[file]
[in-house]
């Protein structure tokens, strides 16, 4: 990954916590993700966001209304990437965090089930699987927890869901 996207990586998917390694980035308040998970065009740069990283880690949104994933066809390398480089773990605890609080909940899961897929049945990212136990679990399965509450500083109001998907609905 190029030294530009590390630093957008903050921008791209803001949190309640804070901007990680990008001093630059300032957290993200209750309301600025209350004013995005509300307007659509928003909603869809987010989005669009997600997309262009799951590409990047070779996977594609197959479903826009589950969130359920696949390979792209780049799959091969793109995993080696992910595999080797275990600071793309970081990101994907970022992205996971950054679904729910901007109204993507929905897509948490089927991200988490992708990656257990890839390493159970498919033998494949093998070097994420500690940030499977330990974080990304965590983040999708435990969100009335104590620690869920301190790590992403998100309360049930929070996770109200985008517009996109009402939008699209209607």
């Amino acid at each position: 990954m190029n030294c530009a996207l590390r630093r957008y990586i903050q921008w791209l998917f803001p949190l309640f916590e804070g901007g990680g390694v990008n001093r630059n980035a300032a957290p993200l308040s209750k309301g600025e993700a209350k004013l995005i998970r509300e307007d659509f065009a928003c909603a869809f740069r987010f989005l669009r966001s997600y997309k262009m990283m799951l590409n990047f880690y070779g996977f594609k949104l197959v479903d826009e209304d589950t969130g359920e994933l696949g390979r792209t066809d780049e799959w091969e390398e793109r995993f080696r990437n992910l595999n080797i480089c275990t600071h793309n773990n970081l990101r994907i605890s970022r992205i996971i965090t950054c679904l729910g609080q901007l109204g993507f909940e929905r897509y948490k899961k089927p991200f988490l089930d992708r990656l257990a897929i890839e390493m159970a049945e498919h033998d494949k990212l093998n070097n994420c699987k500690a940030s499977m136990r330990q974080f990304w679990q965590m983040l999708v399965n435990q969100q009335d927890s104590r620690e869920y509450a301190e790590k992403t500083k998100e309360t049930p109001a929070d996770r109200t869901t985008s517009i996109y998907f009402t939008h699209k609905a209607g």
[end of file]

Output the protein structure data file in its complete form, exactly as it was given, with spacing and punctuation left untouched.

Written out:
[in-house]
């Protein structure tokens, strides 16, 4: 990954916590993700966001209304990437965090089930699987927890869901 996207990586998917390694980035308040998970065009740069990283880690949104994933066809390398480089773990605890609080909940899961897929049945990212136990679990399965509450500083109001998907609905 190029030294530009590390630093957008903050921008791209803001949190309640804070901007990680990008001093630059300032957290993200209750309301600025209350004013995005509300307007659509928003909603869809987010989005669009997600997309262009799951590409990047070779996977594609197959479903826009589950969130359920696949390979792209780049799959091969793109995993080696992910595999080797275990600071793309970081990101994907970022992205996971950054679904729910901007109204993507929905897509948490089927991200988490992708990656257990890839390493159970498919033998494949093998070097994420500690940030499977330990974080990304965590983040999708435990969100009335104590620690869920301190790590992403998100309360049930929070996770109200985008517009996109009402939008699209209607």
């Amino acid at each position: 990954m190029n030294c530009a996207l590390r630093r957008y990586i903050q921008w791209l998917f803001p949190l309640f916590e804070g901007g990680g390694v990008n001093r630059n980035a300032a957290p993200l308040s209750k309301g600025e993700a209350k004013l995005i998970r509300e307007d659509f065009a928003c909603a869809f740069r987010f989005l669009r966001s997600y997309k262009m990283m799951l590409n990047f880690y070779g996977f594609k949104l197959v479903d826009e209304d589950t969130g359920e994933l696949g390979r792209t066809d780049e799959w091969e390398e793109r995993f080696r990437n992910l595999n080797i480089c275990t600071h793309n773990n970081l990101r994907i605890s970022r992205i996971i965090t950054c679904l729910g609080q901007l109204g993507f909940e929905r897509y948490k899961k089927p991200f988490l089930d992708r990656l257990a897929i890839e390493m159970a049945e498919h033998d494949k990212l093998n070097n994420c699987k500690a940030s499977m136990r330990q974080f990304w679990q965590m983040l999708v399965n435990q969100q009335d927890s104590r620690e869920y509450a301190e790590k992403t500083k998100e309360t049930p109001a929070d996770r109200t869901t985008s517009i996109y998907f009402t939008h699209k609905a209607g």